ACROSS MISSISSIPPI — Mississippi’s public universities say they need $684 million in building renovations and new construction. Officials know lawmakers won’t provide that much money next year. So instead, they’d like predictability when it comes to state bond funding.
The College Board voted to forward the top 10 construction priorities of each institution to the Legislature.
Lawmakers did not approve any bond funding in 2012. House members couldn’t agree with Lt. Gov. Tate Reeves and the Senate over how much the state should borrow.
Reeves has made reducing state debt a priority, and touts the refusal to borrow as a success.
“It was time to draw the line and take a break from borrowing,” the Republican said Aug. 1 at the Neshoba County Fair.
Bond money traditionally pays to build and renovate classroom and administrative buildings. But officials say some institutions are dipping into other pots of money to complete urgent projects.
“If we go another year without a significant bond issue, we’re in trouble,” Higher Education Commissioner Hank Bounds said after a last Wednesday committee meeting to review the requests.
Bounds and College Board officials are pushing the idea that lawmakers should map out how much they plan to borrow every four years. Universities and other entities could plan better, they say, instead of facing the uncertainty of bonding amounts that bounce up and down from year to year.
Harry Sims, the College Board’s assistant commissioner of real estate and facilities, said that the state’s smaller universities struggle to pull together enough money for major projects. For example, he said Delta State University had to hoard several years of bond allocations before it could start renovating its only science building, Caylor-White-Walters Hall.
Other institutions also have big-ticket items on their to-do list. The Mississippi University for Women says it needs to renovate and add to Fant Memorial Library, largely untouched since built in 1969. The price? An estimated $16.4 million.
University Medical Center says its top priority is a new medical school building, helping it to expand the number of physicians it trains and improve some teaching spaces that are little more than closets. Gov. Phil Bryant touts increasing the number of doctors in the state, but the price for a new building is a whopping $62.6 million. That’s the most expensive project on any institution’s list.
“We’re fully aware that we’re not going to be fully funded,” Sims said. But he said that if lawmakers would make a four-year plan, schools could start their top two or three projects, confident they could finish within four years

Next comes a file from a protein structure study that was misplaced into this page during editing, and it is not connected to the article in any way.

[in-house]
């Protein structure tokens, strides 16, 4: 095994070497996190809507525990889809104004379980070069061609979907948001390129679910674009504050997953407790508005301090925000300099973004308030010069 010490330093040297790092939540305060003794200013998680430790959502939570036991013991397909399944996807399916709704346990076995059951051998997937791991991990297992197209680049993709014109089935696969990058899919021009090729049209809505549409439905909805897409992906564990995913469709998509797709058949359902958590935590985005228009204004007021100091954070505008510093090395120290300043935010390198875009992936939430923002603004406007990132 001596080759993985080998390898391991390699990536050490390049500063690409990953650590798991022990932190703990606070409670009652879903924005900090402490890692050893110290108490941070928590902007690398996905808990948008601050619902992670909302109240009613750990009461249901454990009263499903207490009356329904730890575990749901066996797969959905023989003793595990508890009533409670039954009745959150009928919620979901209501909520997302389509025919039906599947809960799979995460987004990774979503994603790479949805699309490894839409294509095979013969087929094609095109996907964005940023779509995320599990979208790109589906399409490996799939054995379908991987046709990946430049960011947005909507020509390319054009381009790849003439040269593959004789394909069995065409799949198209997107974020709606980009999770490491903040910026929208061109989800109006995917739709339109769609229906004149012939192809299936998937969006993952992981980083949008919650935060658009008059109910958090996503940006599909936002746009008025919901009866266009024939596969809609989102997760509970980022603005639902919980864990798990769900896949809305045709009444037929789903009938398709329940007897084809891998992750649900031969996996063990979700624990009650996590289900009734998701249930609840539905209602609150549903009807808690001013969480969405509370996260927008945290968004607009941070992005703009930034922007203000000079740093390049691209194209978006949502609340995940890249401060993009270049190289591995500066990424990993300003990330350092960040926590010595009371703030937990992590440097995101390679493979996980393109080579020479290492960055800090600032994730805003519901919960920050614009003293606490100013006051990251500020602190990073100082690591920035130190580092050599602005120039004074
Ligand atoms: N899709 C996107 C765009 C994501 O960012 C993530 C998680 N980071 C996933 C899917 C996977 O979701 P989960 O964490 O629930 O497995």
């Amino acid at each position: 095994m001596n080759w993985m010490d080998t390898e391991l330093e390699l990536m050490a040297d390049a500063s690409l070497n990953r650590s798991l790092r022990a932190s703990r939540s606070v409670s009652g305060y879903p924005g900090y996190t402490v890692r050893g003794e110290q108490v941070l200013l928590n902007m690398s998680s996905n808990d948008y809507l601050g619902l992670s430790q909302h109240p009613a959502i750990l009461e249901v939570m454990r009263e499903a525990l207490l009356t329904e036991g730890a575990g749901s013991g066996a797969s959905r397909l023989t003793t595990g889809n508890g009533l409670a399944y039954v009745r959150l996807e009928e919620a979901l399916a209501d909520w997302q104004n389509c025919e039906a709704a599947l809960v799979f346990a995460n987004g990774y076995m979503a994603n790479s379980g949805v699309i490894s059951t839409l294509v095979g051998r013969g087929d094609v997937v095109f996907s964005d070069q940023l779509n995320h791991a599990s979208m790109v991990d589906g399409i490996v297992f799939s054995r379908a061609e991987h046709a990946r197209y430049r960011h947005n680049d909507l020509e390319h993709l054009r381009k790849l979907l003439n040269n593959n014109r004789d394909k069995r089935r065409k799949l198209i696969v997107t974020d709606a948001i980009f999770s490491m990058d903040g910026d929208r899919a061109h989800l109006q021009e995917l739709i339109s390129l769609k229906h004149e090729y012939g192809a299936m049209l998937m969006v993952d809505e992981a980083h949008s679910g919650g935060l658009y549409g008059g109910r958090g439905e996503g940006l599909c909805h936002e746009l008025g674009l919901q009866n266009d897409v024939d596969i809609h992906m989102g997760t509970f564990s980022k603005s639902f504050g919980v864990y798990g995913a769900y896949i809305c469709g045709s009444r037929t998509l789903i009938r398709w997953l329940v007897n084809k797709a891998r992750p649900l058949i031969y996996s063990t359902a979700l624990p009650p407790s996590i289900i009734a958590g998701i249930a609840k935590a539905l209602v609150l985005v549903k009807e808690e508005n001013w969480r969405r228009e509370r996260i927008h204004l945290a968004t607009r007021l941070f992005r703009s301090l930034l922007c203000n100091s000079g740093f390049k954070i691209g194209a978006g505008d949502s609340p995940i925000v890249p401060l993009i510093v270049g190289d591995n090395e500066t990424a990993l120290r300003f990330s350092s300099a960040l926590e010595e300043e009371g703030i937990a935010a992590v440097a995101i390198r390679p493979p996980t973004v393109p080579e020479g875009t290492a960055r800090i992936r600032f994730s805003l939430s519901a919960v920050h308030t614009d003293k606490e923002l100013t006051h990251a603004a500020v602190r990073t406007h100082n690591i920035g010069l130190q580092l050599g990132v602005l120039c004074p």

Bounds said multiyear commitments could aid outside fundraising. “It would give the universities the ability to go and raise new money to match the dollars they received,” he said.
Others, including the Mississippi Association of Supervisors and officials in the Department of Finance and Administration, express interest in multiyear bond bills.
Derrick Surrette, executive director of the county supervisors group, said his association has discussed two-year bills to help counties better budget bridge money.
A county that’s building a large bridge may need to spend one year to buy right of way and move utilities, Surrette said, and then spend the next year on construction.
“It’s hard to do that in a 12-month period,” Surrette said.
Rick Snowden, who directs DFA’s Bureau of Buildings, said a multiyear bill was discussed with lawmakers last year, as was the idea of appropriating non-bond money for maintenance, repairs and renovations.
The universities alone have between $600 million and $1 billion in needed maintenance projects, Sims said. The College Board, for example, is pushing all schools to install fire sprinklers in dormitories.
“We’d like to see structural, planned progress to take care of the deferred maintenance,” Sims said.
Laura Hipp, Reeves’ spokeswoman, said he would examine the universities’ requests. But his comments to the Neshoba audience indicate he wants to keep a tight rein.
“There are some good projects, many of which I supported, and some projects we really need,” Reeves said. “And I hope we get some of those funded next session. But I can promise you this — just like the Senate did this year — we are going to offer a conservative borrowing plan for only the most essential needs.”
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